Ask your IT department if they are holding onto any old tapes, hard drives or computers. After you read this post, their answer may turn your hair grey!
Neighborhood Alliance of Spokane County v. County Of Spokane is a significant public records ruling from the Washington Supreme Court addressing the reach of the Washington Public Records Act in the digital age. You should read it, even if you never practice in Washington. It has been on my list to blog about ever since it was published, but it is so jam-packed with important information, it is hard to pick what to write about.
Neighborhood Alliance was seeking the metadata for an electronic file to determine when a document was created. Spokane County responded to the record request using metadata from a copy of the file, created when an employee was issued a new computer. Unless done properly, the mere act of copying a computer file will change that metadata. That is what happened here, causing the County to respond with an incorrect creation date.
That mistake might not have been critical if the County had not made a second error. After the employee was given the new computer, the old computer was simply placed in storage with the hard drive that contained the original file with the accurate metadata. When the County responded to the record request, it never checked that hard drive, so the correct file information was never produced. The Washington Supreme Court found that to be a violation of the Public Record Act.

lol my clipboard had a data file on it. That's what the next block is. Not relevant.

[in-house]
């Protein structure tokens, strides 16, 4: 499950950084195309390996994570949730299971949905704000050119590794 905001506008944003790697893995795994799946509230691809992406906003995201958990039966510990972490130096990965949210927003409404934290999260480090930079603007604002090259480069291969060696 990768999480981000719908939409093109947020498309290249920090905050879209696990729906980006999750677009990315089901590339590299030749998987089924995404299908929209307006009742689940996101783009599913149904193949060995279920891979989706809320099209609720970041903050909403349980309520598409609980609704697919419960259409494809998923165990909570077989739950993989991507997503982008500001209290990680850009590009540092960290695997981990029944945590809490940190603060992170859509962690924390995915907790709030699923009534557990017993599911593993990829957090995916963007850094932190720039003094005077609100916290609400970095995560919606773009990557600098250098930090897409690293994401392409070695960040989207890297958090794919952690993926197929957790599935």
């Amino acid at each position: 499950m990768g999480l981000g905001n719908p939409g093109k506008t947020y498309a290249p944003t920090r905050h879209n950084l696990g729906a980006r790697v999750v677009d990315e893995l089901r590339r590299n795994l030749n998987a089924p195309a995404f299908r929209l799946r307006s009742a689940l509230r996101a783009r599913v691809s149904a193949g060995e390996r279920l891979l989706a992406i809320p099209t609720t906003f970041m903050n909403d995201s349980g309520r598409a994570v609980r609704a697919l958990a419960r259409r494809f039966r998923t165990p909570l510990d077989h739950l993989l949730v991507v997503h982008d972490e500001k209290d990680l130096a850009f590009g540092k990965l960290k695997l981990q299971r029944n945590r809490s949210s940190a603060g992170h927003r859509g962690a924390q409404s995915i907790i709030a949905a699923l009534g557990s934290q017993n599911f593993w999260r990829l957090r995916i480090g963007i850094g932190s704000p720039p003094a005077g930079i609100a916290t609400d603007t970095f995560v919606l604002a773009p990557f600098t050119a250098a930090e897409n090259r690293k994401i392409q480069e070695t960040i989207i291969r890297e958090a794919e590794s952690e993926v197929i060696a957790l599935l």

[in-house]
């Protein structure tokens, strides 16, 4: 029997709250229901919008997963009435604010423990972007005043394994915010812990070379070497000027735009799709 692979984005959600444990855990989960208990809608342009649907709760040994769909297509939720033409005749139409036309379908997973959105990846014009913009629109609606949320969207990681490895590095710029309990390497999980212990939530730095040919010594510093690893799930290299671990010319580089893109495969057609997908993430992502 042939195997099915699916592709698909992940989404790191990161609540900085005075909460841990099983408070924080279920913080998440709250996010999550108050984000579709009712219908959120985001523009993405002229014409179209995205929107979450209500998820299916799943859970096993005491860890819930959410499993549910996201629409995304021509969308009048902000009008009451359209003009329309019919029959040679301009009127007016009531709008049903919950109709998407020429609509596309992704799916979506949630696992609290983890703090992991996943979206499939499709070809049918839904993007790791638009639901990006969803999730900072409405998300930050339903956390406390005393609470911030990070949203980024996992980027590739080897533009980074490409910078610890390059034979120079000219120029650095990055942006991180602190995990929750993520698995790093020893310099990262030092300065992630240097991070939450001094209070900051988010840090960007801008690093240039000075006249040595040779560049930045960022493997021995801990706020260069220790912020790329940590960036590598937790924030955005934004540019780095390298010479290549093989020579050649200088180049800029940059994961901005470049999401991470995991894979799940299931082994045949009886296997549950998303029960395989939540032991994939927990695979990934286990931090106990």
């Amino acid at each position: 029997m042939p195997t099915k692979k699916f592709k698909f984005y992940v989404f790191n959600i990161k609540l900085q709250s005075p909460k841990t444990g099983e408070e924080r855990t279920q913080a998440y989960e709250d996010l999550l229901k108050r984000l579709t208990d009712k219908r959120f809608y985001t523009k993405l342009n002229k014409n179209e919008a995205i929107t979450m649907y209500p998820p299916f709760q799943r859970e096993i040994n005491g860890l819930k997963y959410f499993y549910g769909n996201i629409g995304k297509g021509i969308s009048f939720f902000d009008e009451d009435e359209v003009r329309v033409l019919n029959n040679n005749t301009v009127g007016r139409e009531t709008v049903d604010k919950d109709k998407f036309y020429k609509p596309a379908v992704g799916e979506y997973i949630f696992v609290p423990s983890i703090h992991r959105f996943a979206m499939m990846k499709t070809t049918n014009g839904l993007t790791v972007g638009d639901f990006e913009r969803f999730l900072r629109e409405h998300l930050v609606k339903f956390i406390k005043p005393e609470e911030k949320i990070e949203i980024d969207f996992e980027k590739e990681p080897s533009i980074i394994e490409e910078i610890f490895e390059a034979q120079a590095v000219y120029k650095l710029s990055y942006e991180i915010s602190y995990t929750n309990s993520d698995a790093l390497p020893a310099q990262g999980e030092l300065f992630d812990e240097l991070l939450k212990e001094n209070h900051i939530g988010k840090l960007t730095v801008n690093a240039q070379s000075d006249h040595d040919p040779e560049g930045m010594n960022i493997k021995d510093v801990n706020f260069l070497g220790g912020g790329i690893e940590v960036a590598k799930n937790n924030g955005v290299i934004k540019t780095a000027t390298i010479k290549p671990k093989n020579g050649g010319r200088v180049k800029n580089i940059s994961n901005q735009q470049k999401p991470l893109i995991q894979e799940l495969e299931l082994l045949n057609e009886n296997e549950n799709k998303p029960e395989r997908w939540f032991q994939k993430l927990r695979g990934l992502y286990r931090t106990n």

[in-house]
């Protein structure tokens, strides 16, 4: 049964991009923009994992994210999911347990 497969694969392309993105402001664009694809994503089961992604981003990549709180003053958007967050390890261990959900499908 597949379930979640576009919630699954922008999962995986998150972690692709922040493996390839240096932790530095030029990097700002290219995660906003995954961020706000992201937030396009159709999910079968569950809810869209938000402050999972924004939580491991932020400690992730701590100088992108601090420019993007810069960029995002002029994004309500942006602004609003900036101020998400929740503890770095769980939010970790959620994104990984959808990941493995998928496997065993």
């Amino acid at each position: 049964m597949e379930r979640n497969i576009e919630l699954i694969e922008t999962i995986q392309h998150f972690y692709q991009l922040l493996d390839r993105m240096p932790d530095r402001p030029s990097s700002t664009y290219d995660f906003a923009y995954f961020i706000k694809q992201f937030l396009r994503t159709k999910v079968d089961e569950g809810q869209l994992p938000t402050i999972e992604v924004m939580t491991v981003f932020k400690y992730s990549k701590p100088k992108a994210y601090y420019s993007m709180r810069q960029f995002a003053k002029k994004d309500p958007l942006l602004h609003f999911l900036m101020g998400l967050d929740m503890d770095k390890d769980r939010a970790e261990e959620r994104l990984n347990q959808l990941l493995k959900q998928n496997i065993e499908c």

All of this may have been innocent; computer hard drives get replaced every day. So what should government bodies do to prevent this from happing? Before a hard drive is replaced, check it for files that would be responsive to pending public record requests or relevant to pending or reasonably anticipated litigation. If such files are found, forensically sound copies of those files must be created for production or preservation. Once that process is complete, and the content of the old drive has been copied to the new drive, the old drive should immediately be destroyed or wiped of all data in a manner reasonably calculated to prevent recovery of its contents.
You can access a summary of the case on The Local Open Government Blog. The Supreme Court of Washington Blog links to a podcast discussion of the case with Greg Overstreet of Allied Law Group, the firm that represented newspaper interests as amicus in the case.